In a small district bordering Nebraska at the northern end of Colorado – Plateau RE 5 – things are looking up for the district’s 17 teachers. In 2007, about 97% of housing was affordable with a salary of $35,000. And in 2021, with average salaries of $41,000, 76% were affordable.

Yet, the report notes, “this limited supply could contribute to a housing crisis, even though most of the supply is in fact affordable.”

In Manitou Springs, a district serving about 1,500 students west of Colorado Springs, wage increases cannot keep pace with rapidly rising house prices. While the average teacher salary has increased by 32% between 2015 and 2021, the percentage of affordable housing has fallen by more than half. The report says that in 2021, a teacher earning the average salary could afford to buy 17% of the houses in the district.

What can be done?

The report’s authors want the study and the interactive salary and housing map to start conversations among state and community partners about how to design pathways to homeownership for teachers and teachers. other middle-income essential workers like firefighters and nurses. Some ideas:

  • Could communities help potential buyers with solutions other than down payment assistance – for example, addressing mortgage interest challenges?
  • Can school districts leverage their land, property, or capital resources to increase the supply of affordable housing for teachers, as well as increase rental access and affordability? (The Roaring Fork District has created plenty of affordable housing for educators and is planning more.)
  • Can school districts and communities take advantage of federal tax credits such as Social housing tax credit (LIHTC) to increase housing supply?
  • Examine affordable housing programs and research efforts in other states. (The California School Boards Association and two major universities have developed a comprehensive overview of the potential for school district-owned land to be designed and developed for teachers and other employees. Additionally, Washington, D.C., has a program that offers school district employees government, including teachers, a zero interest deferred loan of up to $20,000 and a $10,000 matching grant for the purchase of a first home.)
  • Explore how approaches to making housing affordable for teachers can be applied to other middle-income essential workers in the community.

More help could be on the way for teachers in the Eagle County School District.

“When you look at a junior teacher making $40,000 to $45,000 a year and the minimum rent is $2,400 a month, that’s just not viable,” said Melisa Rewold-Thuon, assistant superintendent. .

Currently, the district has head leases on several properties and sublets them to new teachers at more affordable rates. The district also initially covers first and last month’s rent and recovers these costs from the employee over time. But there is not enough affordable housing, especially family housing. She said nine out of 10 times veteran teachers, after accepting the job, turn down because they can’t find housing.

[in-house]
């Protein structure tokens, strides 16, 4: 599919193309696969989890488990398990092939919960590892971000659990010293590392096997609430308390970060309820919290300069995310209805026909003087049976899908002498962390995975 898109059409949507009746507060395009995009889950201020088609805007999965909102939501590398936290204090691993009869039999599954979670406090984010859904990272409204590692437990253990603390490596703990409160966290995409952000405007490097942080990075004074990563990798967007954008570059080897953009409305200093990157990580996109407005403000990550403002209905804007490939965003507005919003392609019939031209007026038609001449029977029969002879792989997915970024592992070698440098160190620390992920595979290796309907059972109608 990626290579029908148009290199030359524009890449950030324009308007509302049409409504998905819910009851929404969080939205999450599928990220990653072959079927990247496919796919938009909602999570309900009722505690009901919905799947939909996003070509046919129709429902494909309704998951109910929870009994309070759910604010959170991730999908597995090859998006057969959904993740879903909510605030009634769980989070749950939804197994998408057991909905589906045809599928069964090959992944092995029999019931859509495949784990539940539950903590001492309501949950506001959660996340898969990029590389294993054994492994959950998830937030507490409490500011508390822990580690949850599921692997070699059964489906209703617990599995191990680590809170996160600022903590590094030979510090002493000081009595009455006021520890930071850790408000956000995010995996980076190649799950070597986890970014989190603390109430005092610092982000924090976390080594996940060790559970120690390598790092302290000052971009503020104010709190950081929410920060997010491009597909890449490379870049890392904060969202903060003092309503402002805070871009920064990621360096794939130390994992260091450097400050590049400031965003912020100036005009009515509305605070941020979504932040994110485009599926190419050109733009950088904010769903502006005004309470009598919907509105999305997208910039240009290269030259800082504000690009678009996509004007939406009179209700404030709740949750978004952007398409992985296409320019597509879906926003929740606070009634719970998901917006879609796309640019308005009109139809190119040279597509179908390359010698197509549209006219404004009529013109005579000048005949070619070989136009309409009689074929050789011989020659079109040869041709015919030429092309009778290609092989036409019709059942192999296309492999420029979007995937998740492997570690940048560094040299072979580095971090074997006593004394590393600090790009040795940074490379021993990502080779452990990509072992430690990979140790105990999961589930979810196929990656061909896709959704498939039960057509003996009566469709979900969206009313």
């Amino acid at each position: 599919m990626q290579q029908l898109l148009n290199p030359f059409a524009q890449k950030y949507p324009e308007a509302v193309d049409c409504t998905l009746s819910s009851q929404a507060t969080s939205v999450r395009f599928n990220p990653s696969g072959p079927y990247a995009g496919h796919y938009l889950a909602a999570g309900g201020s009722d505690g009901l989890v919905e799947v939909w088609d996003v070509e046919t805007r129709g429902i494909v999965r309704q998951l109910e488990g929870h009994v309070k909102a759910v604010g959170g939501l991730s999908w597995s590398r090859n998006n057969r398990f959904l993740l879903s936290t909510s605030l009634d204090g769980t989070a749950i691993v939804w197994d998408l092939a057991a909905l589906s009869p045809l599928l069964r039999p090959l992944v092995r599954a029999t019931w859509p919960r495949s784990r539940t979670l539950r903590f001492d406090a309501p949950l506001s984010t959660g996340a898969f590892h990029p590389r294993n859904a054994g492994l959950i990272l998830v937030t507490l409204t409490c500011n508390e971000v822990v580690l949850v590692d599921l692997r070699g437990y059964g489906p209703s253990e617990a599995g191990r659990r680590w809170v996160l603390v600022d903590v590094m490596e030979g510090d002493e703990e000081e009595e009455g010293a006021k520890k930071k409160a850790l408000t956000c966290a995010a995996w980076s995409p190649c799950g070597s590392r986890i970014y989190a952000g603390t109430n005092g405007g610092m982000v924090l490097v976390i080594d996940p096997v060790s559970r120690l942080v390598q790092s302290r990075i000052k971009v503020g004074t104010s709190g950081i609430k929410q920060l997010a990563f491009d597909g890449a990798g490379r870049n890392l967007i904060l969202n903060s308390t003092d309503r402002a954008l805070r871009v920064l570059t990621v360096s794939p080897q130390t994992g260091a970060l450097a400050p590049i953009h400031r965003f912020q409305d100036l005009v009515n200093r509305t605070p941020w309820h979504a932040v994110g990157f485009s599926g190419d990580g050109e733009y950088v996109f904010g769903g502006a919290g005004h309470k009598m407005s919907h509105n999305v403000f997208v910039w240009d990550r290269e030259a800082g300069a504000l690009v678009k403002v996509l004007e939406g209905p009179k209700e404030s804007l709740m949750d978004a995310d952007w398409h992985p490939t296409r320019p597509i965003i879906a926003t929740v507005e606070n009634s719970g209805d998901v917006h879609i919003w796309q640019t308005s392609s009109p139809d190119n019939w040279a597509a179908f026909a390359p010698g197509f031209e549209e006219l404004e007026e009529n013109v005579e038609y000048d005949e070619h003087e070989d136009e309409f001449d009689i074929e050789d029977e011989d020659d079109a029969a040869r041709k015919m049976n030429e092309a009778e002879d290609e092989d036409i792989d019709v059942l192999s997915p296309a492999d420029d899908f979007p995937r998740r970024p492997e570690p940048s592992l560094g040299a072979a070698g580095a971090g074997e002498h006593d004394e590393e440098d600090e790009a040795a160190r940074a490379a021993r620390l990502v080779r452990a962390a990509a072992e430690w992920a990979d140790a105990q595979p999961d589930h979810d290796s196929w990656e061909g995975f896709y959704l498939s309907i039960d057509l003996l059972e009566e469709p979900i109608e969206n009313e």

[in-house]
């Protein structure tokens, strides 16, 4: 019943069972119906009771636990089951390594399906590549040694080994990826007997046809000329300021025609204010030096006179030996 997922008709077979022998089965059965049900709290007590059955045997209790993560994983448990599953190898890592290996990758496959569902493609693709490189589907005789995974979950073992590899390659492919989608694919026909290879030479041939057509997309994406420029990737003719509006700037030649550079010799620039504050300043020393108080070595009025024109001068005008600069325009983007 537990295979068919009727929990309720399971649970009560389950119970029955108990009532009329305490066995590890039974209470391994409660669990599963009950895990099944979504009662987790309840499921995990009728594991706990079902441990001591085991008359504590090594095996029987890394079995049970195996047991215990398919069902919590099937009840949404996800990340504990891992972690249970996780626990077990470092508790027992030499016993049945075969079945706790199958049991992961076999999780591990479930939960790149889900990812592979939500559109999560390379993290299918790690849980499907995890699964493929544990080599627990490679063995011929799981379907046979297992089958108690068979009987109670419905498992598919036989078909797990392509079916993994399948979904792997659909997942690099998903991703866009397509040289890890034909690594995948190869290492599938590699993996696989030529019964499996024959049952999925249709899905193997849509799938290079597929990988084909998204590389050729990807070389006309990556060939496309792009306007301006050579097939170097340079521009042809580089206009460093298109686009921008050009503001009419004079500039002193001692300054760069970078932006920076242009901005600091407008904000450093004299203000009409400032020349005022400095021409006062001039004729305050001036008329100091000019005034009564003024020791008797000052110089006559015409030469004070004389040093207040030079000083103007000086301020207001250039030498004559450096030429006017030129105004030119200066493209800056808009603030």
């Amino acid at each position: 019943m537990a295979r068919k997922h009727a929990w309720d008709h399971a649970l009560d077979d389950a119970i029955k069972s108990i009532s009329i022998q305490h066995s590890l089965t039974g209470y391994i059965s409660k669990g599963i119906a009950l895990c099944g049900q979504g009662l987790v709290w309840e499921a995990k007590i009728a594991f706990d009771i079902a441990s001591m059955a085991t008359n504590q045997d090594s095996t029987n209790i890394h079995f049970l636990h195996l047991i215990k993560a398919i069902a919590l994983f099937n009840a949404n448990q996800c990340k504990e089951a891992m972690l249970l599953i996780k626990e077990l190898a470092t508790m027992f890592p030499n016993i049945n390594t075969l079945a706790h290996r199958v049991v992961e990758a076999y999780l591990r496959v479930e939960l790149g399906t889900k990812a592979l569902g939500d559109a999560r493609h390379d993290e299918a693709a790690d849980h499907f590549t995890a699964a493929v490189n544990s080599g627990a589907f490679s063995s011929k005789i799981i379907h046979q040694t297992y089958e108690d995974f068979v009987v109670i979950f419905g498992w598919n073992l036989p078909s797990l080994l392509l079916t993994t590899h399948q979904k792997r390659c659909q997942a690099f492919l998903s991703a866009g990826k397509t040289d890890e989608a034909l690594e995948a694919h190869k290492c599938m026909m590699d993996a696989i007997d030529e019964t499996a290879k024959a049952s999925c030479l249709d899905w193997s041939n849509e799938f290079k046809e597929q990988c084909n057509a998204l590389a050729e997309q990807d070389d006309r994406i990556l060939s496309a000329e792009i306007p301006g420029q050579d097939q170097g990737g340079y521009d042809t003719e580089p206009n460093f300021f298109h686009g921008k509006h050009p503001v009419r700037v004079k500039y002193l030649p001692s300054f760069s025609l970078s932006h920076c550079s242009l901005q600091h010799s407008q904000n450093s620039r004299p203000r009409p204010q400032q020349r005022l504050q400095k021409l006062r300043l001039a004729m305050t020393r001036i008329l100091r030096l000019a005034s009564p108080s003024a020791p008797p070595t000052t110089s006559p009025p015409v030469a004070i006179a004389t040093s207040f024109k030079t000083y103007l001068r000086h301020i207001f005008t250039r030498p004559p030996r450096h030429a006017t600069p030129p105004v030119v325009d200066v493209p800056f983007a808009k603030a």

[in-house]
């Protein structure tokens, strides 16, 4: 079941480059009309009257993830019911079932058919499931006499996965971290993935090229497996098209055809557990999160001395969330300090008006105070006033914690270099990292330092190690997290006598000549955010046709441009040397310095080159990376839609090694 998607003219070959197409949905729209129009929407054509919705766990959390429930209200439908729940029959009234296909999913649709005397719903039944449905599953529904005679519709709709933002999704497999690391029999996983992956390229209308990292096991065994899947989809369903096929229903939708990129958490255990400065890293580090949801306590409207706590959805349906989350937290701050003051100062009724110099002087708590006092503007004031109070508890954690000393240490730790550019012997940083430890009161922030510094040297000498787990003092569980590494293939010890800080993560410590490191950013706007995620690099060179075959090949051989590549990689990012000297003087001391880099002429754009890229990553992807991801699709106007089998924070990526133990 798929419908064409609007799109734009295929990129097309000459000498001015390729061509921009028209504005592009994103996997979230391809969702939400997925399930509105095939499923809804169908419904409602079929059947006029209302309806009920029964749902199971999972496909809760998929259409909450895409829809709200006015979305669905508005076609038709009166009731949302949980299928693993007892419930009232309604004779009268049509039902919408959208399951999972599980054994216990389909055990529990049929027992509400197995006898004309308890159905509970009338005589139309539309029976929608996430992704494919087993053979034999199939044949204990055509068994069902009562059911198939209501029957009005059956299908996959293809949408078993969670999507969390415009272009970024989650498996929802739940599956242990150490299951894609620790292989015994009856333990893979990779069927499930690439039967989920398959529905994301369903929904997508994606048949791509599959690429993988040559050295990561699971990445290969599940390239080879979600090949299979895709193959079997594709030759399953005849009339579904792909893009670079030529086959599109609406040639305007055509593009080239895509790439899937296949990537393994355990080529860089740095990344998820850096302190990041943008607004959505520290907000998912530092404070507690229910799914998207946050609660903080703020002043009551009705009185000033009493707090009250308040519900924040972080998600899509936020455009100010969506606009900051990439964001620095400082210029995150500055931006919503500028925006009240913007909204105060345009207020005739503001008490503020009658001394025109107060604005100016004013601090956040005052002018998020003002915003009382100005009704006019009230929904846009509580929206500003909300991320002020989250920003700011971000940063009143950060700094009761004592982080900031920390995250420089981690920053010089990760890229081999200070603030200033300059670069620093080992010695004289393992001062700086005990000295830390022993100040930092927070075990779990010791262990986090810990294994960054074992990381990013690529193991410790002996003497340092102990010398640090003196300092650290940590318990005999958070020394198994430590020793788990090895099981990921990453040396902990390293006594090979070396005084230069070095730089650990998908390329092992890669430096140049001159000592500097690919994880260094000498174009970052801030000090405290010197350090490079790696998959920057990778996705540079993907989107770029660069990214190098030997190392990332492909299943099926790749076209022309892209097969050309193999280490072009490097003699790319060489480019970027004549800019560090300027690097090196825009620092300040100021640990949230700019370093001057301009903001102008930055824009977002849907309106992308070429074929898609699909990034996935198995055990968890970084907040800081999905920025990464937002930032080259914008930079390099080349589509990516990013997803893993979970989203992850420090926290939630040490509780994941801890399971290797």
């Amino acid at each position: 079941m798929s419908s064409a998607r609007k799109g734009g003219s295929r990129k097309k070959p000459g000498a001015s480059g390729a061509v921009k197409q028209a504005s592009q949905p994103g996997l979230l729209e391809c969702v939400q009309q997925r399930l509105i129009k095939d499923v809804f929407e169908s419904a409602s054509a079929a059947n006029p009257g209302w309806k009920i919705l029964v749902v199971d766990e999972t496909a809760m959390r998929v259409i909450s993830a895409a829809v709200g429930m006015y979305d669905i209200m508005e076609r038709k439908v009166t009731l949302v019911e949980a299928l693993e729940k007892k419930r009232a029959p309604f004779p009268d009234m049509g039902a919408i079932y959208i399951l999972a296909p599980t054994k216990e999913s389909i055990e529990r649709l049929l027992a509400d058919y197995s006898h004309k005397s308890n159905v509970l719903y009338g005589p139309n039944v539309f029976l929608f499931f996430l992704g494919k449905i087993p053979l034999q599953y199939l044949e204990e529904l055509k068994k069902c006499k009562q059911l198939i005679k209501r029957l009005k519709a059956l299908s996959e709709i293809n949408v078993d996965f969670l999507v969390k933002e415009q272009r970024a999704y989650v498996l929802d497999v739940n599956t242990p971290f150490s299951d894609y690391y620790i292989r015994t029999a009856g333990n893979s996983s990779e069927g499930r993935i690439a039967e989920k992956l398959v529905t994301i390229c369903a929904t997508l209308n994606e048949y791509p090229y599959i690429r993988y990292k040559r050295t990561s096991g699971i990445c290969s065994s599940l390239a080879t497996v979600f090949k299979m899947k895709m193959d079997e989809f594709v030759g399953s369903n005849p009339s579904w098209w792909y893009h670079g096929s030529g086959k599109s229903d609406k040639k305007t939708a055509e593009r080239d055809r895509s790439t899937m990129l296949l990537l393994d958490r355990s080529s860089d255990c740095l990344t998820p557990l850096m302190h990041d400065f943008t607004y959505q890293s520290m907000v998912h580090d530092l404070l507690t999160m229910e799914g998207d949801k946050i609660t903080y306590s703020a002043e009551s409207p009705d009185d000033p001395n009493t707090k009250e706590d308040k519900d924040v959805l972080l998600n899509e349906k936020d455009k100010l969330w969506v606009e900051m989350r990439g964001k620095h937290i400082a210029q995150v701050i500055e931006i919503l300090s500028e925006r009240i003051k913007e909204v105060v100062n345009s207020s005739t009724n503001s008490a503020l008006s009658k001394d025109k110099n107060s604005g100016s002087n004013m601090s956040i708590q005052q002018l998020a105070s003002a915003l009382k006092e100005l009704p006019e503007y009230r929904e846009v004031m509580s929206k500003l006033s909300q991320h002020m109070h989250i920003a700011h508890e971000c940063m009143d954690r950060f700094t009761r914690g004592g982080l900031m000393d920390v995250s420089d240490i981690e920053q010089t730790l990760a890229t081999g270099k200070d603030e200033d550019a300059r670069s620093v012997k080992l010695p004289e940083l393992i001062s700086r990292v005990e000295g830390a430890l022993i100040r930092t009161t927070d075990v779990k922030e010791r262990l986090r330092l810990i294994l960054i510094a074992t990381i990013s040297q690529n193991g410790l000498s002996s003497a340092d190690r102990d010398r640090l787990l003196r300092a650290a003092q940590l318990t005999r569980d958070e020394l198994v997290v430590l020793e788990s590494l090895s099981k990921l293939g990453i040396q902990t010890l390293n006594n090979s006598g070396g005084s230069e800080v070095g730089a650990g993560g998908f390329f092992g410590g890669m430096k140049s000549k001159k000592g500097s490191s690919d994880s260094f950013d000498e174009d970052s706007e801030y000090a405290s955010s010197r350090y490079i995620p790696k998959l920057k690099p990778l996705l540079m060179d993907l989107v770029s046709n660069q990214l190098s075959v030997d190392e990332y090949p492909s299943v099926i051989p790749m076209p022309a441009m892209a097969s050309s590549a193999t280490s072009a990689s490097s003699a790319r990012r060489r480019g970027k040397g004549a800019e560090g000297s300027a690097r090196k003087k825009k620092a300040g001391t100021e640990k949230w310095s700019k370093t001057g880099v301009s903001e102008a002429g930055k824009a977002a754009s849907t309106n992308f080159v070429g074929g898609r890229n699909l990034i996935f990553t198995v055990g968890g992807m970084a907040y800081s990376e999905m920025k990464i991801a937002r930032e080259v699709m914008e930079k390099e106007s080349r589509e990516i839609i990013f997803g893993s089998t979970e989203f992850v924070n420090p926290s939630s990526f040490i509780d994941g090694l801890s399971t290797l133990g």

The district plans to build a 37-unit housing complex for educators, using a college as collateral for the loans. It will be rented at significantly below market rates – around $1,400 for one bedroom.

Since the district has many international teachers, it plans to give them a stipend next year to help them settle into the community.

“We’re doing a lot of trying to figure out how to make it easier to move into our community and make it easier to stay here,” Rewold-Thuon said.

Finally, Eagle County residents will consider a 2% tourist accommodation tax that would allow 90% of revenue collected to be directed towards affordable housing and childcare for the workforce. local. State lawmakers passed a bill this spring giving counties the freedom to request that of voters.

Colorado voters could see a measure on the ballot this fall that would dedicate a tenth of one percent of state income tax to affordable housing.

The owner of Lisbeth Redandes has extended her lease until October.

She is working this summer at a school in Eagle.

She wants the people who own the homes and rent them out to others to understand more deeply how critical the situation is for essential workers like teachers and nurses.

“I know in these times everyone needs to earn more money for retirement and all that, but at the same time it’s like, who’s going to take care of your kids or who’s going to take care of you when you will be older if not we can afford to live here?

Redandes hopes to be able to continue teaching in Gypsum until the end of his three-year visa.

She said she knew there were some great people out there who wouldn’t raise teachers’ rent, but she hadn’t found them yet.